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Blessed Miguel Pro
Blessed Miguel Pro

Blessed Miguel Pro

Feast Day
Nov 23, 2012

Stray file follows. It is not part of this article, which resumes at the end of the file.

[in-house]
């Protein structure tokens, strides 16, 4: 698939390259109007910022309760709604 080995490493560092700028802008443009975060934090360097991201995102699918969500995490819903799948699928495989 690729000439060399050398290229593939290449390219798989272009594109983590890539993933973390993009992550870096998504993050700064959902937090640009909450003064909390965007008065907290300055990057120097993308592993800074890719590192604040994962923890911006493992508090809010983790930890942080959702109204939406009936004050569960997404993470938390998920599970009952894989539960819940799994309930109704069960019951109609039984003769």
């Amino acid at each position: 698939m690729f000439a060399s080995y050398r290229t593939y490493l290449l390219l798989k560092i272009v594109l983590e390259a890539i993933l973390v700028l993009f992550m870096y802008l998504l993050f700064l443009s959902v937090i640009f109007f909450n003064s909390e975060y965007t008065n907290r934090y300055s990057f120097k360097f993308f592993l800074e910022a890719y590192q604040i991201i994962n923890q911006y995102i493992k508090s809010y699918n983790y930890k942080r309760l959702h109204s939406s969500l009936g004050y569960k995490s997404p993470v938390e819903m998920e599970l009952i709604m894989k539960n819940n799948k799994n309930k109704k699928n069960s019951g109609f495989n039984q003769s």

<p>Blessed Miguel Pro, whose full name was Jose&rsquo; Ramon Agustin, and was born into a mining family on January 13<sup>th</sup>, 1891 in Guadalupe.&nbsp; He was the third of eleven children, four of whom had died as infants or young children.&nbsp; Since a young age, he was spiritual, and two of his sisters joined the convent.&nbsp; He entered the Jesuit novitiate at El Llano on August 5<sup>th</sup>, 1911 at the age of twenty.&nbsp; He was noted for his charity and ability to talk about spiritual subjects without being boring.&nbsp; He was known for his prayer life, and the long periods of time he spent in the chapel. &nbsp;</p> <p>Long time President of Mexico Porfirio Diaz was ousted in 1911 after staging a rigged re-election, and a struggle for power, the Mexican Revolution, began.&nbsp; Miguel Pro studied in Mexico until 1914 when a massive wave of governmental anti-Catholicism forced the novitiate to dissolve and the Jesuits to flee to Los Gatos, California. &nbsp; He then went to study in Granada, Spain and then taught in Nicaragua from 1919 to 1922. &nbsp;</p> <p>For his theological studies he was sent to Enghien, Belgium where the French Jesuits, also in exile, had their faculty of Theology.&nbsp; His health continued to deteriorate.&nbsp; There he was ordained a Priest on August 31, 1925. &nbsp; His first assignment as a Priest was to work with the miners of Charleroi, Belgium.&nbsp; Despite the socialist and communist tendencies of the workers, he was able to win them over and preach the Gospel to them.&nbsp; Three months after his ordination, he was forced to undergo several operations because of his ulcers. &nbsp;</p> <p>Back in Mexico, a new constitution for the country had been signed.&nbsp; Five articles of the 1917 Constitution of Mexico were particularly aimed at suppression of the Catholic Church.&nbsp; Article 3 mandated secular education, prohibiting the Church from participating in primary or secondary education.&nbsp; Article 5 outlawed Monastic Religious Orders.&nbsp; Article 24 forbade public worship outside of a church, while Article 27 restricted religious organizations rights to own property.&nbsp; Finally Article 130 took away basic civil rights of members of the clergy, Priests and Religious were prevented from wearing their habits, were denied the right to vote, and were not permitted to comment on public affairs in the press.&nbsp; Most of the anti-clerical provisions of the constitution were removed, but not until 1998. &nbsp;</p> <p>In 1926, his studies in Europe were completed and Fr. Pro returned to Mexico.&nbsp; Plutarco Elias Calles was now President of Mexico, and unlike his predecessors, he vigorously enforced the ant-Catholic provisions of the constitution.&nbsp; These were called the &ldquo;Calles Law&rdquo; which provided specific penalties for Priests who criticized the government, five years imprisonment, or wear clerics outside their churches, 500 Pesos. &nbsp;</p> <p>By this time some states had closed all the churches and cleared the entire state of openly serving Priests, killing many of them, forcing some to marry and leaving a few to serve covertly at risk of their lives.&nbsp; On the return of Fr. Pro, he was asked to serve a Church which was forced to go underground.&nbsp; He celebrated the Eucharist clandestinely and ministered to small groups of Catholics.&nbsp; He left many letters detailing this underground ministry using his nickname Cocol &ndash; a name he was called as a child.&nbsp; In October 1926, a warrant for his arrest was issued, and he was arrested.&nbsp; The next day he was released from prison, but was closely watched. &nbsp;</p> <p>An assassination attempt by bombing against a government official in November 1927, provided the state with a pretext to capture Fr. Pro.&nbsp; A young engineer who was involved confessed his part, and said that Fr. Pro had not been involved.&nbsp; Fr. Pro and his two brothers Humberto and Roberto were taken to the Detective Inspector&rsquo;s Office in Mexico City. &nbsp;</p> <p>On November 23, 1927, Fr. Pro was executed without a trial.&nbsp; President Calles gave orders to have Fr. Pro executed under the pretext of the assassination attempt, but in reality, it was defying the virtual outlawing of Catholicism.&nbsp; Calles had the execution meticulously photographed, and the newspapers throughout the country carried them on the front page the following day.&nbsp; Calles thought that the sight of the gruesome pictures would frighten the rebels who were fighting against him, but they had the opposite effect. &nbsp;</p> <p>Fr. Pro and his brothers were visited by the Generals around 11pm on November 22, 1927.&nbsp; The next day, as Fr. Pablo walked from his cell to the courtyard and the firing squad, he stopped to bless the soldiers, knelt and briefly prayed quietly.&nbsp; He declined a blindfold, and faced his executioners with a crucifix in one hand and a Rosary in the other.&nbsp; He held his arms out in imitation of the crucified Christ and shouted out, &ldquo;May God have mercy on you!&nbsp; May God bless you!&nbsp; Lord, Thou knowest that I am innocent!&nbsp; With all my heart I forgive my enemies&rdquo;! &nbsp; Before the firing squad was ordered to shoot, Fr. Pro raised his arms in imitation of Christ and shouted the defiant cry, &ldquo;Long live Christ the King&rdquo;!&nbsp; When the intial firing squad shots failed to kill him, a soldier walked up to him, and shot him point blank. &nbsp;</p> <p>President Calles is reported to have looked down upon more then 40,000 people, which lined Fr. Pro&rsquo;s funeral procession and another 20,000 waited at the cemetary where he was buried without a Priest present.&nbsp; His father offered the final words for his burial.&nbsp; All of this angered the rebels, and they fought with a renewed enthusiasm, many of them carrying the newspaper photo of Fr. Pro before the firing squad. &nbsp;</p> <p>Fifty-two years after his execution, Pope John Paul II visited Mexico, keep in mind these laws were &ldquo;technically&rdquo; still on the books.&nbsp; He was welcomed by the President, and celebrated an open-air Mass before thousands of people, an act that was technically illegal, but not enforced at the time of the Pope&rsquo;s visit.&nbsp; At Fr. Miguel Pro&rsquo;s beatification on September 25, 1988, Pope John Paul II honored Fr. Pro with these words. &nbsp;</p> <p>&ldquo;Neither suffering nor serious illness, neither the exhausting ministerial activity, frequently carried out in difficult and dangerous circumstances, could stifle the radiating and contagious joy which he brought to his life for Christ and which nothing could take away.&nbsp; Indeed, the deepest root of self-sacrificing surrender for the lowly, was his passionate love for Jesus Christ and his ardent desire to be conformed to him, even unto his death&rdquo;. &nbsp;</p> <p>Relics of Blessed Miquel Pro can be found today, in the Mary Chapel of St. Raphael the Archangel Catholic Church in Raleigh, North Carolina. &nbsp;</p> <p><span style="font-size: medium;"><strong>Practical Take Away</strong></span></p> <p>Fr. Miguel Pro was a young Jesuit Priest in Mexico.&nbsp; He lived during the Mexican Revolution, where it was illegal to say Mass, wear clerics, or promote Christ.&nbsp; He took his ministry &ldquo;underground&rdquo; to serve the sacramental needs of the mexican people, but eventually was arrested for an assassination attempt on the president, something he was innocent of.&nbsp; He was placed in front of a firing squad, and executed for this crime, without a trial.&nbsp; He did not have anything to do with it, but was martyred just the same.&nbsp; Pope John Paul II beatified him in 1988. &nbsp;</p>